03 October 2009

Sunday Salon: Books and Ideology

Jen at Multi-Genre Fan posted an interesting discussion about stereotypes in television, and I found myself wondering how the issue translates to books. Jen writes: "I think it’s important to notice what the stereotypes are and realize how they impact others. If show after show after show portrays people of color, women or people with disabilities a certain way I do believe viewers are influenced more than they’d like to admit." I couldn't agree more. While Jen was focused primarily on negative portrayals of race, gender, and ability, my thoughts extended to ideologies in general. The ideology of a culture is disseminated through, perhaps even created by, its media through a process of normalization. That which we see everyday we accept as inevitable truth whether it's a belief like 'women are objects for male pleasure' or an action such as opening a door for an older person.

Are the ideologies portrayed in books as influential as the ones seen on television and in movies?

I think to truly address this question we have to look at the extremes, works of fiction that have reached a large number of people, and the first books that popped into my head were...Harry Potter and Twilight. Millions of people throughout the world have read these books; many have read them multiple times. Are the morals and standards of behavior in these books affecting the real world? Do readers adopt the ideologies of the texts?

For example, a prominent theme in Twilight is "no sex before marriage". Will readers adopt this philosophy? Will the popularity of this book cause a change in teens' views of premarital sex? Or in Harry Potter, readers learn that rules sometimes have to be broken for the greater good, and that secrets sometimes have to be kept from adults. Is this going to carry over into the young reader's real life interactions?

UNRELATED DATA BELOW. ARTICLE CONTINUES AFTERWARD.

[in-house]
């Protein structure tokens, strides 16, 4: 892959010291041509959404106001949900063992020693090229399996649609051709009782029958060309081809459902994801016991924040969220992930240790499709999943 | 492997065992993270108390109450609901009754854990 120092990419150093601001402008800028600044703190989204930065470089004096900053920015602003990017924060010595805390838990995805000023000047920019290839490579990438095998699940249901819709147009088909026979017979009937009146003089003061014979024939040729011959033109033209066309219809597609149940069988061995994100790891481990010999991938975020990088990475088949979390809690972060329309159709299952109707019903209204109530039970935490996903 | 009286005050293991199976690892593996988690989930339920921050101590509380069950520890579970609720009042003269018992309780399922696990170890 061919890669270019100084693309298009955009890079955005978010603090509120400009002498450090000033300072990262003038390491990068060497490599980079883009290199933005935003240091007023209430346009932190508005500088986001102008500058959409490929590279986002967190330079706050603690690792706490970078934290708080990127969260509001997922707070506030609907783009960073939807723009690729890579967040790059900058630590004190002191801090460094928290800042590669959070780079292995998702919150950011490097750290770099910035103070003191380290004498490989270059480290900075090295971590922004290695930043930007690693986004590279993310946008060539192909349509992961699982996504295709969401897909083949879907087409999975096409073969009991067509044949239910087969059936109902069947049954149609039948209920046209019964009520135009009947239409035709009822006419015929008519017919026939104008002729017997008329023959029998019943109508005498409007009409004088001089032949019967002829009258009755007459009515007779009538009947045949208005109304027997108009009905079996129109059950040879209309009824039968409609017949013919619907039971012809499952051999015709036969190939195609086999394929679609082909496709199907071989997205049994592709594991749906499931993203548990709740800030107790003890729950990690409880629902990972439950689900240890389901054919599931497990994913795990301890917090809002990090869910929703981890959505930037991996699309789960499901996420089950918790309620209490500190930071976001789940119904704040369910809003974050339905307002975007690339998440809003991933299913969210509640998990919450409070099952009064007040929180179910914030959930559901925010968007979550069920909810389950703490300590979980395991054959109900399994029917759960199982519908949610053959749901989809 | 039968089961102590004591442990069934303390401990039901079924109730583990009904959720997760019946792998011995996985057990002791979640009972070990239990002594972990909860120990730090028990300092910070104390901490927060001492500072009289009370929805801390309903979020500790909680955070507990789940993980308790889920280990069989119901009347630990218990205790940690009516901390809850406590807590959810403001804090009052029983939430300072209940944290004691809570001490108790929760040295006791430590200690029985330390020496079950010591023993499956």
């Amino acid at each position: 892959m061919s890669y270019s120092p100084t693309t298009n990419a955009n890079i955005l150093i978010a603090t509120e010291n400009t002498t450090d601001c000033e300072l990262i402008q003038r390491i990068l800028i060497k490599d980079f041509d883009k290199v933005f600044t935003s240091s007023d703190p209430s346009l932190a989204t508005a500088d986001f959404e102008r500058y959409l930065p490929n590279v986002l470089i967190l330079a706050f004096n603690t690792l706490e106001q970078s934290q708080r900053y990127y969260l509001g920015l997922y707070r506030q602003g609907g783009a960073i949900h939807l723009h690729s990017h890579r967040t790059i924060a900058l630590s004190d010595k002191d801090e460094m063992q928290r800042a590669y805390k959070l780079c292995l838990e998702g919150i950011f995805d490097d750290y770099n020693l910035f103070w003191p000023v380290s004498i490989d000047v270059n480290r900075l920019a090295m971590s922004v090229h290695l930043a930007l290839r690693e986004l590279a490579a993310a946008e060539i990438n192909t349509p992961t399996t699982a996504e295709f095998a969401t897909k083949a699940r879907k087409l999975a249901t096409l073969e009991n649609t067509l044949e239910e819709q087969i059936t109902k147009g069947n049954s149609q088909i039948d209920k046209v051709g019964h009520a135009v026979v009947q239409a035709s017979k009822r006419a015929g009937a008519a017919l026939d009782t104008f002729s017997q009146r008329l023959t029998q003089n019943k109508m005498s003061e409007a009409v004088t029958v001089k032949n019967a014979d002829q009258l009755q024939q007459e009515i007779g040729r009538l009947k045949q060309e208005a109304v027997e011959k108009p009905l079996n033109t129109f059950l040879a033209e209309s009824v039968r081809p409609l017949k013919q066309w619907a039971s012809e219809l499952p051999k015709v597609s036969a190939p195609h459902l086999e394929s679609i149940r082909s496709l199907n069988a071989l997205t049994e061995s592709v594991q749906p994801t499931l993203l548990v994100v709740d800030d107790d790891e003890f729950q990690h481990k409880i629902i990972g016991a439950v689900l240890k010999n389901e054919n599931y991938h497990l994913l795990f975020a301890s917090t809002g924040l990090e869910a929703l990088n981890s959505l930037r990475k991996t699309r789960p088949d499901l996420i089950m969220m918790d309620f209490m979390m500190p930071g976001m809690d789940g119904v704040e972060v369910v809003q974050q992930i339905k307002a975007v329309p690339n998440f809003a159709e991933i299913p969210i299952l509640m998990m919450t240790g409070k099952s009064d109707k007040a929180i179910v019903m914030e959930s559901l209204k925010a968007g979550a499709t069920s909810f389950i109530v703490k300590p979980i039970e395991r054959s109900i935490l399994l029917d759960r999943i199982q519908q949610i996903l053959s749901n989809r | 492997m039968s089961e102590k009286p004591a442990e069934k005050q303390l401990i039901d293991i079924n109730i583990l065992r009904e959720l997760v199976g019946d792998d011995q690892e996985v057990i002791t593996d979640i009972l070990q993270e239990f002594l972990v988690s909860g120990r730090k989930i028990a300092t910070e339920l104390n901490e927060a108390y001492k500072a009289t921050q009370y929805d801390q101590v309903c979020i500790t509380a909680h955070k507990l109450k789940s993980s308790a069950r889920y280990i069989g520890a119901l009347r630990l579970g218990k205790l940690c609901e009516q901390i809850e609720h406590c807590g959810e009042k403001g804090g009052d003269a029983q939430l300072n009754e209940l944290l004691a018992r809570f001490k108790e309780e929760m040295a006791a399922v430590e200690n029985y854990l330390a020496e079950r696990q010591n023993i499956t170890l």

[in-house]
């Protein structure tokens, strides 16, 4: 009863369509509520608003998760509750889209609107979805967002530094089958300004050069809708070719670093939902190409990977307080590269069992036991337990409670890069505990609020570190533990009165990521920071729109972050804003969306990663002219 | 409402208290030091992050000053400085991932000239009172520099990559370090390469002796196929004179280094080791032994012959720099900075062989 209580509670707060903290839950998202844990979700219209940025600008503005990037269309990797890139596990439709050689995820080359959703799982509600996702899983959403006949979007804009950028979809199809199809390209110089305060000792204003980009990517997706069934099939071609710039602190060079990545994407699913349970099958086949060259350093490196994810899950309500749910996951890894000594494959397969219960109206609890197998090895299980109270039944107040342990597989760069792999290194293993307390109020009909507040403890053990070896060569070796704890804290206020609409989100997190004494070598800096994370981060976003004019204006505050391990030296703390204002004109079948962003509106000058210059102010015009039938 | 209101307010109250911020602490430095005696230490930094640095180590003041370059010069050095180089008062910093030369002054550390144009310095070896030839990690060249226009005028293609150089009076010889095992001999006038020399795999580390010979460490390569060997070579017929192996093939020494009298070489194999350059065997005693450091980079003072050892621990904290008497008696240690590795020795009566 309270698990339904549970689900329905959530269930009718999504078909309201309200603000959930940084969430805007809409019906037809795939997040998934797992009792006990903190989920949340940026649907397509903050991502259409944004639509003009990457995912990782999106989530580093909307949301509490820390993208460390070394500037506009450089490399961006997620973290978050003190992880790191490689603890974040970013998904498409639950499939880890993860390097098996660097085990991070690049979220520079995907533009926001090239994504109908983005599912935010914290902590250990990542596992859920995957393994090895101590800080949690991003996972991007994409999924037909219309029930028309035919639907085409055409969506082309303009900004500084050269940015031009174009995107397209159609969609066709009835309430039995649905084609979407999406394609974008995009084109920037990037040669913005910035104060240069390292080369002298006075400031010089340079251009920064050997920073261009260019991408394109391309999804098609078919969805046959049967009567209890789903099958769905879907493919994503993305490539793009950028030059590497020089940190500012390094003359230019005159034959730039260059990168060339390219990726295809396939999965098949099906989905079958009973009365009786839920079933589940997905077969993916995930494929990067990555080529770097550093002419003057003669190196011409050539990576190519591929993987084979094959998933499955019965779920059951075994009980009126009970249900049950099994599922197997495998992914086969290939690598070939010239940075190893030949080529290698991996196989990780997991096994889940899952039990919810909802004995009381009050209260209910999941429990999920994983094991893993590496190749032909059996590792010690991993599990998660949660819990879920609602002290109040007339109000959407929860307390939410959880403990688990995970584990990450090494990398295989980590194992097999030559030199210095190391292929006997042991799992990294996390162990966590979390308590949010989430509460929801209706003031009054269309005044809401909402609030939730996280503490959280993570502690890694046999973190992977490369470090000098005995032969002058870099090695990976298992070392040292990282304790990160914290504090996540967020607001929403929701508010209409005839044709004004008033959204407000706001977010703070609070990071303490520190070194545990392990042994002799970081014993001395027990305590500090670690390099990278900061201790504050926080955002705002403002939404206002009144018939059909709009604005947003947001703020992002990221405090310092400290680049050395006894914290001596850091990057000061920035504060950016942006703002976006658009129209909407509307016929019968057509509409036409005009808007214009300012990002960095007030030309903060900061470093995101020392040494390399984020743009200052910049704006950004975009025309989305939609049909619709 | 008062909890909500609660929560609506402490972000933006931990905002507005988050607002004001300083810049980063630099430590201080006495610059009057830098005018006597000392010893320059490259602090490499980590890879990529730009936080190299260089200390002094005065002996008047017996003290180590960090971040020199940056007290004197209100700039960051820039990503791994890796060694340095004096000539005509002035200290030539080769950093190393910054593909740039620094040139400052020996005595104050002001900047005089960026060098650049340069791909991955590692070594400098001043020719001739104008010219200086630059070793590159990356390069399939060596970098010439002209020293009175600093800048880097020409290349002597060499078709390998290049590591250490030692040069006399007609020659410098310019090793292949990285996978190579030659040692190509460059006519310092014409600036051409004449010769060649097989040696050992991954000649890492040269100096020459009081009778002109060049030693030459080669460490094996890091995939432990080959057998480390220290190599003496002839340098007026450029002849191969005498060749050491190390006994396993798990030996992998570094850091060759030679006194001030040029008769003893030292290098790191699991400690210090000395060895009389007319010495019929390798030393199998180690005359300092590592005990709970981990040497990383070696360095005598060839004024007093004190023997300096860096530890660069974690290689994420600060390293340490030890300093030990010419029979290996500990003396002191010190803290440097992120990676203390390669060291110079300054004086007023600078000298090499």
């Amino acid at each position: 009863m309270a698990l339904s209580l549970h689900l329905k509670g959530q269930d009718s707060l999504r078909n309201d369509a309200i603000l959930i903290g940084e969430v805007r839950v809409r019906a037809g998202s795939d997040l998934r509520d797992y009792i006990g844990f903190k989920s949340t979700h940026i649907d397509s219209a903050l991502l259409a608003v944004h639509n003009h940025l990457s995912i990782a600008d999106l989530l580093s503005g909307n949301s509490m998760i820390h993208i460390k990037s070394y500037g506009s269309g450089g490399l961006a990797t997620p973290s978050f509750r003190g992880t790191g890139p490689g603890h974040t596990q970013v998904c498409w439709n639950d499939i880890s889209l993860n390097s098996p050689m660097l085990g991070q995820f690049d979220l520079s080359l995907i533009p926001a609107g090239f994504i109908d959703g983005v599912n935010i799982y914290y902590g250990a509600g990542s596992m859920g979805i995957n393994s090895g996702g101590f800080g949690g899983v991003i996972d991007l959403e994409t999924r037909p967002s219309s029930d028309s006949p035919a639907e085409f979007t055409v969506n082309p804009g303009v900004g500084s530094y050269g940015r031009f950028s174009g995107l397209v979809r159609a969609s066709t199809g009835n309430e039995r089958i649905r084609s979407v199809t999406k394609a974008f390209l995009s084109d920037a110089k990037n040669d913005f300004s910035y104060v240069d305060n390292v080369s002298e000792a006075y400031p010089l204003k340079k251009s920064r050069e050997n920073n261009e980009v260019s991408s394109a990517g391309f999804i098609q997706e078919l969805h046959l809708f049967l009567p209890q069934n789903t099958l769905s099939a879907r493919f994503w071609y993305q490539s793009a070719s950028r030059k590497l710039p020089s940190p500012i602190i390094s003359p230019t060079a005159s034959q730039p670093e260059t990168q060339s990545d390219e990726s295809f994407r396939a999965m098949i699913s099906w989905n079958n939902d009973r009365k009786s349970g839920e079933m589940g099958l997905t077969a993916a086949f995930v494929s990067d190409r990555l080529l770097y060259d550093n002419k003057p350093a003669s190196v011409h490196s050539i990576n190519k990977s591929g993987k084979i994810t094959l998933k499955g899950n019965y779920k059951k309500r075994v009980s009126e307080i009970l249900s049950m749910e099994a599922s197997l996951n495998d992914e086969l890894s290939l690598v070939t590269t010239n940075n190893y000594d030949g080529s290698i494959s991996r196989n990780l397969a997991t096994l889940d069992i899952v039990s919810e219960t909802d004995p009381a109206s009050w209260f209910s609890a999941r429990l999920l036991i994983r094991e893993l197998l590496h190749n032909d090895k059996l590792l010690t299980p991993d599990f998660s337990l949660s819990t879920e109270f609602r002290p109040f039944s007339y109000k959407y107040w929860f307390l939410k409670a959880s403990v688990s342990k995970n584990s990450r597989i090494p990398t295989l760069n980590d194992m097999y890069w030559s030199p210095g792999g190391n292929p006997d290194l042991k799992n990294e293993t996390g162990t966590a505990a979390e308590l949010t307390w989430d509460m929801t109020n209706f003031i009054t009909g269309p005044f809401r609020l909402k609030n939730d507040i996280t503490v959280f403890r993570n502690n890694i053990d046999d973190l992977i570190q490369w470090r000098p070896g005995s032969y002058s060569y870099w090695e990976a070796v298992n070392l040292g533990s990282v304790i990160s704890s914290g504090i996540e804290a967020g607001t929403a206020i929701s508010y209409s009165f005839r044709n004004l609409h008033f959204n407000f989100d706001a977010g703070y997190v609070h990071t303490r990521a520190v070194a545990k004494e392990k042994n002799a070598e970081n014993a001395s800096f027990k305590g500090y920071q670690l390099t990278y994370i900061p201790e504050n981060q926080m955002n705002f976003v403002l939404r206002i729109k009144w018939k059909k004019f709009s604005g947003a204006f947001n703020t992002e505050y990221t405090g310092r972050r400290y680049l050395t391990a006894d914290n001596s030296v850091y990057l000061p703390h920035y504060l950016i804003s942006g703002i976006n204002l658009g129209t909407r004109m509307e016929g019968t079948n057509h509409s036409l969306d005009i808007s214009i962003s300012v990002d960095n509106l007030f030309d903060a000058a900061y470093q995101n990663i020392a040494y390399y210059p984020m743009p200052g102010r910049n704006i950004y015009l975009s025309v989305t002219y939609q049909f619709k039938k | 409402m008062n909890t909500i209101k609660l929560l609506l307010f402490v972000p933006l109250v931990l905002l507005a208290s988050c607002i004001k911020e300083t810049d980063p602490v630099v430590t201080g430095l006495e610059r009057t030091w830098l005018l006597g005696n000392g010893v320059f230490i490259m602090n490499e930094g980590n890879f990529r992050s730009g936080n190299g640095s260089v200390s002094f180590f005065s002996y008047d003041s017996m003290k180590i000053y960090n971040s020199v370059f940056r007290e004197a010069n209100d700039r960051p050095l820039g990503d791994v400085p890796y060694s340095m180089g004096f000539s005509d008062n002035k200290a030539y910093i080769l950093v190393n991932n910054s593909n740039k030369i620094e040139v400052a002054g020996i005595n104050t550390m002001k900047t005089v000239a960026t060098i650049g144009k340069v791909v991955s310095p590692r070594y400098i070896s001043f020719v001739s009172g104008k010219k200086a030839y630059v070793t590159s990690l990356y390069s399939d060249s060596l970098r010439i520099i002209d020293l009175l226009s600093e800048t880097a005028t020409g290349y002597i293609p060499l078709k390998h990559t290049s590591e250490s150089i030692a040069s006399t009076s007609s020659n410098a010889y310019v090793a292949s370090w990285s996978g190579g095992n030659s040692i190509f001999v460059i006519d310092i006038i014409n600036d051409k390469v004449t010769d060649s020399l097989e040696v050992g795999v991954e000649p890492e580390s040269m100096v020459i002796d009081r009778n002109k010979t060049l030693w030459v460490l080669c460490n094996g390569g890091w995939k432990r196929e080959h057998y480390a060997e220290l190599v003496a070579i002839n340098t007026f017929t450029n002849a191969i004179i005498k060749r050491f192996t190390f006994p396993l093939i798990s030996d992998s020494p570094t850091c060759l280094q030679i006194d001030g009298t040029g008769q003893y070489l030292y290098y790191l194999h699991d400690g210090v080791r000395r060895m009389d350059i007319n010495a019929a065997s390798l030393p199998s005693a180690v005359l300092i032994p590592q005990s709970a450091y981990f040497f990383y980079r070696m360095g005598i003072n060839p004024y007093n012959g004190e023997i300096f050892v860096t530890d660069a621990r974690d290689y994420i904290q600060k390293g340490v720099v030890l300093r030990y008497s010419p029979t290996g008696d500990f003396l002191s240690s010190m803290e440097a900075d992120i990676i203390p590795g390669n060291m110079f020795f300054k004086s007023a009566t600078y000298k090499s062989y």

I hate to be posing all of these questions, but the truth is I just don't know the answers. I think television and film are more influential as a rule for a variety of reasons:

1) I think there is a greater homogeneity in visual media. TV and movies, especially the "popular" shows tend to carry similar ideologies. There isn't much differentiation in views on women, race, physicality, sexuality, etc. from Criminal Minds to CSI to Eastwick to Grey's Anatomy to etc. etc. etc. Because of this, viewers are consistently bombarded with the same messages. Books on the other hand are more varied, partially because there's just more of them.

2) TV and film reach more people than books do. I think we can all agree that the world is full of more tv watchers than book readers. 3) And those who are watching are (mainly) passively taking in the messages being portrayed. Reading, on the other hand, is a more active process requiring a mental effort on the part of the reader that is absent for the viewer. 4) This mental effort also provides the opportunity for personal interpretation and hence manipulation of the ideologies within the text. Again, this ability to affect meaning is not as apparent in visual media, so the ideologies are being placed on rather than created by the viewer.

I hesitate, however, to say that books aren't influential. The Bible, Koran, Talmud, and other religious texts disprove that theory.

So what do you think?

On a Side Note: I have a new email address: eclectic.eccentric@hotmail.com : trillian_lalienvaliel will still work but I'm slowly switching over.